A long, hot fire season in the Northwest kept our chipper busy…
It was a scary summer for most of us in the Northwest, with fires surrounding us for much of the season. The Panhandle and Washington State both saw record-breaking fire seasons, and the region was a temporary home to tens of thousands of firefighters for months on end. Sand Creek Tree Service was proud to be among them, devoting time, personnel and equipment to the fire-suppression cause.
In addition to our arborist work in and around Sandpoint, we are on-call with the Forest Service during fire season and can be summoned anywhere in the nation. This year, our equipment made repeated trips to Washington. We operate a water truck that assists in wildland fire suppression, and this year, our chipper joined the mix.
When crews are battling blazes, they often try to corral and contain them by “cutting line.” This involves creating a firebreak by removing vegetation from a perimeter line around the fire. Ideally, when the flames hit the line, they run out of steam; there’s simply nothing left to burn at this line. Such work is effective, but it also leaves a lot of material – brush and branches – on the ground that can contribute to later conflagrations.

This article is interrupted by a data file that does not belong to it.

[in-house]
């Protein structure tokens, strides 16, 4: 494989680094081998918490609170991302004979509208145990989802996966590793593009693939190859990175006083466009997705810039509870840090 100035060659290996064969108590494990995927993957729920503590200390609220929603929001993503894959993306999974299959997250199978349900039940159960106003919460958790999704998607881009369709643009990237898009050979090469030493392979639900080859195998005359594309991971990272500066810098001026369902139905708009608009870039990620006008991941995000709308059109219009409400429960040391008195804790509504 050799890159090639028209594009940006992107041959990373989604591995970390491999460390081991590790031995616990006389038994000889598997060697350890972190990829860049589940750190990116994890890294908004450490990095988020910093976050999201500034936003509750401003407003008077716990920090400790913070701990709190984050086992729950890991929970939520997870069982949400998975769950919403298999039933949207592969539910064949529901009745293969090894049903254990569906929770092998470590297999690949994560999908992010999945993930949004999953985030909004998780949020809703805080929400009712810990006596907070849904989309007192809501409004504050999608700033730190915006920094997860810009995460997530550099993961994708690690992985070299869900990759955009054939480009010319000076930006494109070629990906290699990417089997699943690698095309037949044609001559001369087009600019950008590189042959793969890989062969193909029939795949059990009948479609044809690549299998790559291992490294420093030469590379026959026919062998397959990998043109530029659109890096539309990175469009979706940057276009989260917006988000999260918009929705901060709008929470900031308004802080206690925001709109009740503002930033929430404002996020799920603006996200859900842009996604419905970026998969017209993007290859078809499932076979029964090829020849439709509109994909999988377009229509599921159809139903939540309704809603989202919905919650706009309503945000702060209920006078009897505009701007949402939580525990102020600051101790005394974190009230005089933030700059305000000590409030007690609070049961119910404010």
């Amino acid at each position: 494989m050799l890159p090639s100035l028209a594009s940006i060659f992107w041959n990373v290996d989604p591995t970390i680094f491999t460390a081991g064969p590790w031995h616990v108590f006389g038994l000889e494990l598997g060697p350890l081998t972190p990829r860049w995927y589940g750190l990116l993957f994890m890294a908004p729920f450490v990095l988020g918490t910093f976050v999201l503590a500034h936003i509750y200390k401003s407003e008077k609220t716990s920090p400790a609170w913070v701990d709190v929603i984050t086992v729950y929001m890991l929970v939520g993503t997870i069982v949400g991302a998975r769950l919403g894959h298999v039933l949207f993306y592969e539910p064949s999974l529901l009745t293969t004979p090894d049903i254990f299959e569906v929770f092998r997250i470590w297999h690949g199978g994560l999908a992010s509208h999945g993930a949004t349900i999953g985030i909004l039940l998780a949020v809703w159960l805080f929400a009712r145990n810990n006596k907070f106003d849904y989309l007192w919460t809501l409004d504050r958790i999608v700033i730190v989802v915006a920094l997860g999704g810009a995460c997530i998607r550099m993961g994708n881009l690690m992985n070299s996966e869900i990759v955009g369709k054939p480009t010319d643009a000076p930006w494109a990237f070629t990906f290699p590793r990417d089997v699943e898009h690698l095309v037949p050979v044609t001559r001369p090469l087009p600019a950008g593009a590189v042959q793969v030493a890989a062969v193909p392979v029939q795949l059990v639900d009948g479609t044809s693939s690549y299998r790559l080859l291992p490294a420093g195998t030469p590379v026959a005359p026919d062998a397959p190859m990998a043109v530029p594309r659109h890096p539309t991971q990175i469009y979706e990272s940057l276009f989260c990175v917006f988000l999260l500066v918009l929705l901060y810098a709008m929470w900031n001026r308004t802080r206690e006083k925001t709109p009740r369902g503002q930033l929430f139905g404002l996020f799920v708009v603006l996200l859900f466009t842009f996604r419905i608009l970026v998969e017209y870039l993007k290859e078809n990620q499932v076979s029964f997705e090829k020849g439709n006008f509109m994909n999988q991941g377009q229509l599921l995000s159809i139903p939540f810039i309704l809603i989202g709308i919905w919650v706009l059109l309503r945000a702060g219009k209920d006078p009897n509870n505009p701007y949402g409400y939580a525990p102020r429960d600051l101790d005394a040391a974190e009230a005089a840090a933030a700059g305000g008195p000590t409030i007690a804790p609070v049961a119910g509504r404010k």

This fire season, Sand Creek Tree Service worked 14-hour shifts, for up to 14 days straight, chipping slash pile after slash pile. Our guys’ dreams were filled with chipper knives, branches, and feed wheels for the summer, but it was worth it. They provided an important service to the Northwest’s forests and communities. Not only were the slash piles cleaned up, mitigating fire risk, but important nutrients were returned to the soil in the form of chips. The remaining forest is now healthier for our efforts.
With the onset of fall – cooler temperatures, longer nights, cloudy skies – fire season has finally abated. Our chipper is home. Now is a perfect time for you to think about fire mitigation on your own property – and utilize our services – before the next fire season hits.
To see fire forecast maps for the region and nation, go to the National Interagency Fire Center’s Wildland Fire Potential Outlook Page.